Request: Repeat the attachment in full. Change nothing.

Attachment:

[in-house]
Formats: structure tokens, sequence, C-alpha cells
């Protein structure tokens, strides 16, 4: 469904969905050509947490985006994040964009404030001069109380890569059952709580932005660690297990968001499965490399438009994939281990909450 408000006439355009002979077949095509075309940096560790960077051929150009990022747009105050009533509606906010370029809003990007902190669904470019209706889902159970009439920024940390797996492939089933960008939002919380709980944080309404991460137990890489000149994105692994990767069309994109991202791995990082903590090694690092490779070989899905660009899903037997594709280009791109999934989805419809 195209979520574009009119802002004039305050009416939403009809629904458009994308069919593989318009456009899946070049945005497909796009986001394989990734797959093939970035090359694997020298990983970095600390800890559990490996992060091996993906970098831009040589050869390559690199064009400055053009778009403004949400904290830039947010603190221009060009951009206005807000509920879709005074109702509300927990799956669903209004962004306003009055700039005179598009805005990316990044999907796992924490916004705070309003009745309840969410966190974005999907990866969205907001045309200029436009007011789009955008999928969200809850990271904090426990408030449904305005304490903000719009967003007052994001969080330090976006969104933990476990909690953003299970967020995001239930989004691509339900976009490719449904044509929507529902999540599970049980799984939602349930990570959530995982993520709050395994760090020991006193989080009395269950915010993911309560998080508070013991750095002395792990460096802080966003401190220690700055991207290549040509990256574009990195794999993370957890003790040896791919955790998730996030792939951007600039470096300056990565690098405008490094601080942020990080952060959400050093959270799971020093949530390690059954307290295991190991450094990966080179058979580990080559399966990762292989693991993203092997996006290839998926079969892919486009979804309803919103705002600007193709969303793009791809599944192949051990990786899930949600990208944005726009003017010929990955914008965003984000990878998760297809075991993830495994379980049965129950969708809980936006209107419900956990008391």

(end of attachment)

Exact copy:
[in-house]
Formats: structure tokens, sequence, C-alpha cells
């Protein structure tokens, strides 16, 4: 469904969905050509947490985006994040964009404030001069109380890569059952709580932005660690297990968001499965490399438009994939281990909450 408000006439355009002979077949095509075309940096560790960077051929150009990022747009105050009533509606906010370029809003990007902190669904470019209706889902159970009439920024940390797996492939089933960008939002919380709980944080309404991460137990890489000149994105692994990767069309994109991202791995990082903590090694690092490779070989899905660009899903037997594709280009791109999934989805419809 195209979520574009009119802002004039305050009416939403009809629904458009994308069919593989318009456009899946070049945005497909796009986001394989990734797959093939970035090359694997020298990983970095600390800890559990490996992060091996993906970098831009040589050869390559690199064009400055053009778009403004949400904290830039947010603190221009060009951009206005807000509920879709005074109702509300927990799956669903209004962004306003009055700039005179598009805005990316990044999907796992924490916004705070309003009745309840969410966190974005999907990866969205907001045309200029436009007011789009955008999928969200809850990271904090426990408030449904305005304490903000719009967003007052994001969080330090976006969104933990476990909690953003299970967020995001239930989004691509339900976009490719449904044509929507529902999540599970049980799984939602349930990570959530995982993520709050395994760090020991006193989080009395269950915010993911309560998080508070013991750095002395792990460096802080966003401190220690700055991207290549040509990256574009990195794999993370957890003790040896791919955790998730996030792939951007600039470096300056990565690098405008490094601080942020990080952060959400050093959270799971020093949530390690059954307290295991190991450094990966080179058979580990080559399966990762292989693991993203092997996006290839998926079969892919486009979804309803919103705002600007193709969303793009791809599944192949051990990786899930949600990208944005726009003017010929990955914008965003984000990878998760297809075991993830495994379980049965129950969708809980936006209107419900956990008391």